Seattle's Child

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A Primer on Washington’s School Funding

Parents whose children are just entering preschool and kindergarten have every reason to be confused by education funding in the state of Washington. Since the time their little ones were in the womb, the battle for education funding has moved at warp speed.

But it’s important to know the details. Decisions made at the state level affect every aspect of education, from class size to teacher pay to property taxes.

Hillary Shaw is a mom of two who co-founded a PTA at her children’s school a few years ago. As a newly elected PTA officer, she attended legislative advocacy training. “It was eye opening, and I have been learning about the history of underfunded public schools and advocating for amply funded public schools ever since,” she says. While it can be overwhelming, she says learning the issues and advocating for kids is rewarding.

To help you get up to speed, we’re providing a primer on education funding, why it matters, and what happens next.


Washington state’s constitution says that making “ample provision” to educate all kids in the state is its “paramount duty.” But there are no set definitions for “ample” funding. State property taxes have historically funded basic public education, and then local property taxes are layered on top to fund “extras” like music, extracurricular activities, or a school nurse, says former state legislator Jessyn Farrell.

“But over time, there have been multiple state funding crises where the state property tax didn’t meet the need,” she says, so local districts were allowed to increase their taxation authority. Decades of this led to vastly uneven funding from one district to the next, Farrell says. Kids in districts where voters were more likely to support local tax increases tended to get more funding.

A group of families challenged the state in court. In 2012, the state Supreme Court ruled unanimously in what’s known as the McCleary decision, ordering the state to fully fund education by 2017–18 and create a plan for a more equitable funding method. The full comments from the Supreme Court decision can be read here:

Funding plans

Each year, the legislature tries to solve the funding issue. And each year, the Supreme Court says they simply haven’t done enough. Some of those tensions bubbled over into Seattle School District negotiations: in 2015 teachers went on strike for five days to fight for a number of contract issues, including teacher pay, special education funding, and time for recess.

“Multiple billions of dollars have been put into the system over the past four or five years,” says Sen. David Frockt (D-Seattle), a longtime advocate for education funding and parent to two Seattle Public School students. The initial infusions of cash were targeted to all-day kindergarten, lower class sizes, and special education funding, he says. “But there was certainly a question of whether the funding model was sustainable” because it still relied heavily on district-by-district local taxes.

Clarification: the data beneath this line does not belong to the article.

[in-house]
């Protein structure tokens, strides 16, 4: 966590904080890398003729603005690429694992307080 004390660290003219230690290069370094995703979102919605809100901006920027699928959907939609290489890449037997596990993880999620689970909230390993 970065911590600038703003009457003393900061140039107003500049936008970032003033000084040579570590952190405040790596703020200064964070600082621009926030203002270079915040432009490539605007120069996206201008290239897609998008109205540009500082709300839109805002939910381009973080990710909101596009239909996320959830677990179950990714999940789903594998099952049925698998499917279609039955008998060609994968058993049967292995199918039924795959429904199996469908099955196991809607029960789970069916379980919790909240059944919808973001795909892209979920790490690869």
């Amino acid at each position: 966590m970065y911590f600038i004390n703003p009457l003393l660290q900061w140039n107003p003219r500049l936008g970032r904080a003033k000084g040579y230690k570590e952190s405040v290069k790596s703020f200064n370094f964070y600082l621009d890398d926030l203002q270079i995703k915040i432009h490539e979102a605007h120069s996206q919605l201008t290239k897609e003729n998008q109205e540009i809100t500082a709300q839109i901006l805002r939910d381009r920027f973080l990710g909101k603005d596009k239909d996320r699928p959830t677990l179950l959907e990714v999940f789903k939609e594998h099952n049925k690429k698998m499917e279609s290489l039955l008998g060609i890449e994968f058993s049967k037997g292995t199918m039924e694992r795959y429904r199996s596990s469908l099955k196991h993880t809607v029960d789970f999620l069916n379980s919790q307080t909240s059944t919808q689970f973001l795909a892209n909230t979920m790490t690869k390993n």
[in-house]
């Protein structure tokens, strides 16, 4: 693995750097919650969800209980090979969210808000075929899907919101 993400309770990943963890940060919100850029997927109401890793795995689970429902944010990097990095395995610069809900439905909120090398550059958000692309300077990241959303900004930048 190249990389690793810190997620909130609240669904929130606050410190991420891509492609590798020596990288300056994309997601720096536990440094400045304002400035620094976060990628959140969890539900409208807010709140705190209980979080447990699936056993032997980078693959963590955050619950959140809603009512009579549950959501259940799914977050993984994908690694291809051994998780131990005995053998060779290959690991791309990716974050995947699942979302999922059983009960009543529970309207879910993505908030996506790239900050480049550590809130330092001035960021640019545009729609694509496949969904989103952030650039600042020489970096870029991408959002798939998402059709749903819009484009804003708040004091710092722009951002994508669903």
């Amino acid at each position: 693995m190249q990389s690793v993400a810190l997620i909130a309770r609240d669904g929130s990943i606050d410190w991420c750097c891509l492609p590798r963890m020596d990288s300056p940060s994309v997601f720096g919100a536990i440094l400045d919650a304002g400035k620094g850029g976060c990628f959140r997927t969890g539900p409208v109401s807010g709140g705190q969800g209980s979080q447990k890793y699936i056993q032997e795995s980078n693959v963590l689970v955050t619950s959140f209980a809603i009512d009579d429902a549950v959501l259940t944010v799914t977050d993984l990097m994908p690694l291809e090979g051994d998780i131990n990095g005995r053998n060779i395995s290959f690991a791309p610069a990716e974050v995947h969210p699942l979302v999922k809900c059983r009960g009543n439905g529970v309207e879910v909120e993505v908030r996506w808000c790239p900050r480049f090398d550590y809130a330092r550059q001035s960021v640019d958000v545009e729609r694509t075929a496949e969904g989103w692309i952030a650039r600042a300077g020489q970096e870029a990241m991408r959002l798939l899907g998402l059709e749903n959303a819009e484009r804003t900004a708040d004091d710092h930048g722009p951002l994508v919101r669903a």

This past session, the legislature passed both a funding package paid for by state property taxes and a plan to reduce the future reliance on local property taxes. The plan calls for an increase to statewide property tax—from $1.89 to $2.70 per $1,000 of assessed value. The increased revenue would go toward education. But because of the way the plan is structured, some taxpayers may end up paying less overall in state and local property taxes while others will pay more. In turn, some school districts will see a benefit while others will see slightly reduced funding.

“There are still structural problems. I don’t believe it’s sustainable” Frockt says, because some taxpayers in his district, for example, will end up paying higher taxes but will not see school funding increase as a result.

Farrell shares Frockt’s opinion that the new plan is unsustainable. “It means that in the Puget Sound, we’re paying a lot of money for hardly anything more in terms of services. That, to me, is the problem,” she says.

The Supreme Court will ultimately decide.

What’s next?

The Supreme Court is currently considering whether the legislature’s newest plan meets the requirements laid out in the Constitution. The court could issue a decision sometime this fall. If they determine that the state still hasn’t provided ample funding and a plan, it will be back to the drawing board for lawmakers.

What can you do?

“I cannot underscore enough the importance of parents being engaged in whatever capacity they can muster,” Shaw says. “I testified in Olympia several times last session. … I heard from various legislators, aides and lobbyists that the constant physical and virtual presence of parents and teachers was highly effective.”

A virtual presence may be the most achievable for many parents. This can start with following on social media groups like the funding advocacy organization Washington’s Paramount Duty or the community-building group Soup for Teachers to learn more about the issue and join the conversation. These groups post information about school funding history in Seattle as well as updates on how and when to contact your legislator.

The next step: “Join the local PTA,” Frockt says. “I cannot begin to tell you how effective they are. … There are different levels of involvement,” from writing letters to testifying at legislative hearings, he says, and each is important.

Shaw’s last tip for parent-advocates: “Follow the #waleg hashtag on Twitter.” That stands for Washington Legislature, and keeping up with those posts can give you access to up-to-the-minute reporting.